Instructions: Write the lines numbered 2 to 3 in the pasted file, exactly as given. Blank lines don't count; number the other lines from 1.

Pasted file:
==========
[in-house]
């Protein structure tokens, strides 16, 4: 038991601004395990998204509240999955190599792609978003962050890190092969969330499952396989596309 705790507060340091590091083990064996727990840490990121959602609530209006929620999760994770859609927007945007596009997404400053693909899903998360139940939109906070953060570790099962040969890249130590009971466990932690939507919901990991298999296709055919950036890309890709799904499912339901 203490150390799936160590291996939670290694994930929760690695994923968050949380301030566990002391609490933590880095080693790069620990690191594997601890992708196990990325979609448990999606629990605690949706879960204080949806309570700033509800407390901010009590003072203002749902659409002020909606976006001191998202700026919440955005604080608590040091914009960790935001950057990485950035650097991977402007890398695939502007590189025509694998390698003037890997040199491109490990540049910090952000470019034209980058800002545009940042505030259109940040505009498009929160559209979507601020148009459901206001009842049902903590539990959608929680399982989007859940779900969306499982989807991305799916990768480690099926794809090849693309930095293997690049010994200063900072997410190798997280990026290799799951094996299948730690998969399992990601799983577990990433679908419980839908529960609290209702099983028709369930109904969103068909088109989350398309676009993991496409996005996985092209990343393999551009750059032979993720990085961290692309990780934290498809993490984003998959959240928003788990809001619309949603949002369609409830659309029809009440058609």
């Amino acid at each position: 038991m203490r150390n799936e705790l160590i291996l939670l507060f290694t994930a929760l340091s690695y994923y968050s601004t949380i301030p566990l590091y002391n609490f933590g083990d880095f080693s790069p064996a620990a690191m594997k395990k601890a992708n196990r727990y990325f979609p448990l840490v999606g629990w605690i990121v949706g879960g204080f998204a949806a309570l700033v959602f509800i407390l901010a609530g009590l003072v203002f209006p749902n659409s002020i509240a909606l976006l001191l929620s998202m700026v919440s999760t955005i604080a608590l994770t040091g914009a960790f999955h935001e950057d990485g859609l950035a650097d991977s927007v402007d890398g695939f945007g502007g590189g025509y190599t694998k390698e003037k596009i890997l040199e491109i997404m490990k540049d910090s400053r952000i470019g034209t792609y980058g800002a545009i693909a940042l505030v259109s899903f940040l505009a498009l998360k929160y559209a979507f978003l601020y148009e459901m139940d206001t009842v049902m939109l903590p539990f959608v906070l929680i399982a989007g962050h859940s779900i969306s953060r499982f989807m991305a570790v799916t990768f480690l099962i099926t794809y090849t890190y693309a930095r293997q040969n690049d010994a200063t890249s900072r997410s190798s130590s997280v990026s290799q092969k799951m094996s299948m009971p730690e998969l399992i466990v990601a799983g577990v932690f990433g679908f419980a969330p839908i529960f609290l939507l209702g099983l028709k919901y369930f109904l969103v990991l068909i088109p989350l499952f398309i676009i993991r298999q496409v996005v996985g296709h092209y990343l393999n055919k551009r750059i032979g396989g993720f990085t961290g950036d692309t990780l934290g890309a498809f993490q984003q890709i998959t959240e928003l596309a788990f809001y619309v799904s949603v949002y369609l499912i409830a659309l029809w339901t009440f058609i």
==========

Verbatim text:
């Protein structure tokens, strides 16, 4: 038991601004395990998204509240999955190599792609978003962050890190092969969330499952396989596309 705790507060340091590091083990064996727990840490990121959602609530209006929620999760994770859609927007945007596009997404400053693909899903998360139940939109906070953060570790099962040969890249130590009971466990932690939507919901990991298999296709055919950036890309890709799904499912339901 203490150390799936160590291996939670290694994930929760690695994923968050949380301030566990002391609490933590880095080693790069620990690191594997601890992708196990990325979609448990999606629990605690949706879960204080949806309570700033509800407390901010009590003072203002749902659409002020909606976006001191998202700026919440955005604080608590040091914009960790935001950057990485950035650097991977402007890398695939502007590189025509694998390698003037890997040199491109490990540049910090952000470019034209980058800002545009940042505030259109940040505009498009929160559209979507601020148009459901206001009842049902903590539990959608929680399982989007859940779900969306499982989807991305799916990768480690099926794809090849693309930095293997690049010994200063900072997410190798997280990026290799799951094996299948730690998969399992990601799983577990990433679908419980839908529960609290209702099983028709369930109904969103068909088109989350398309676009993991496409996005996985092209990343393999551009750059032979993720990085961290692309990780934290498809993490984003998959959240928003788990809001619309949603949002369609409830659309029809009440058609």
């Amino acid at each position: 038991m203490r150390n799936e705790l160590i291996l939670l507060f290694t994930a929760l340091s690695y994923y968050s601004t949380i301030p566990l590091y002391n609490f933590g083990d880095f080693s790069p064996a620990a690191m594997k395990k601890a992708n196990r727990y990325f979609p448990l840490v999606g629990w605690i990121v949706g879960g204080f998204a949806a309570l700033v959602f509800i407390l901010a609530g009590l003072v203002f209006p749902n659409s002020i509240a909606l976006l001191l929620s998202m700026v919440s999760t955005i604080a608590l994770t040091g914009a960790f999955h935001e950057d990485g859609l950035a650097d991977s927007v402007d890398g695939f945007g502007g590189g025509y190599t694998k390698e003037k596009i890997l040199e491109i997404m490990k540049d910090s400053r952000i470019g034209t792609y980058g800002a545009i693909a940042l505030v259109s899903f940040l505009a498009l998360k929160y559209a979507f978003l601020y148009e459901m139940d206001t009842v049902m939109l903590p539990f959608v906070l929680i399982a989007g962050h859940s779900i969306s953060r499982f989807m991305a570790v799916t990768f480690l099962i099926t794809y090849t890190y693309a930095r293997q040969n690049d010994a200063t890249s900072r997410s190798s130590s997280v990026s290799q092969k799951m094996s299948m009971p730690e998969l399992i466990v990601a799983g577990v932690f990433g679908f419980a969330p839908i529960f609290l939507l209702g099983l028709k919901y369930f109904l969103v990991l068909i088109p989350l499952f398309i676009i993991r298999q496409v996005v996985g296709h092209y990343l393999n055919k551009r750059i032979g396989g993720f990085t961290g950036d692309t990780l934290g890309a498809f993490q984003q890709i998959t959240e928003l596309a788990f809001y619309v799904s949603v949002y369609l499912i409830a659309l029809w339901t009440f058609i």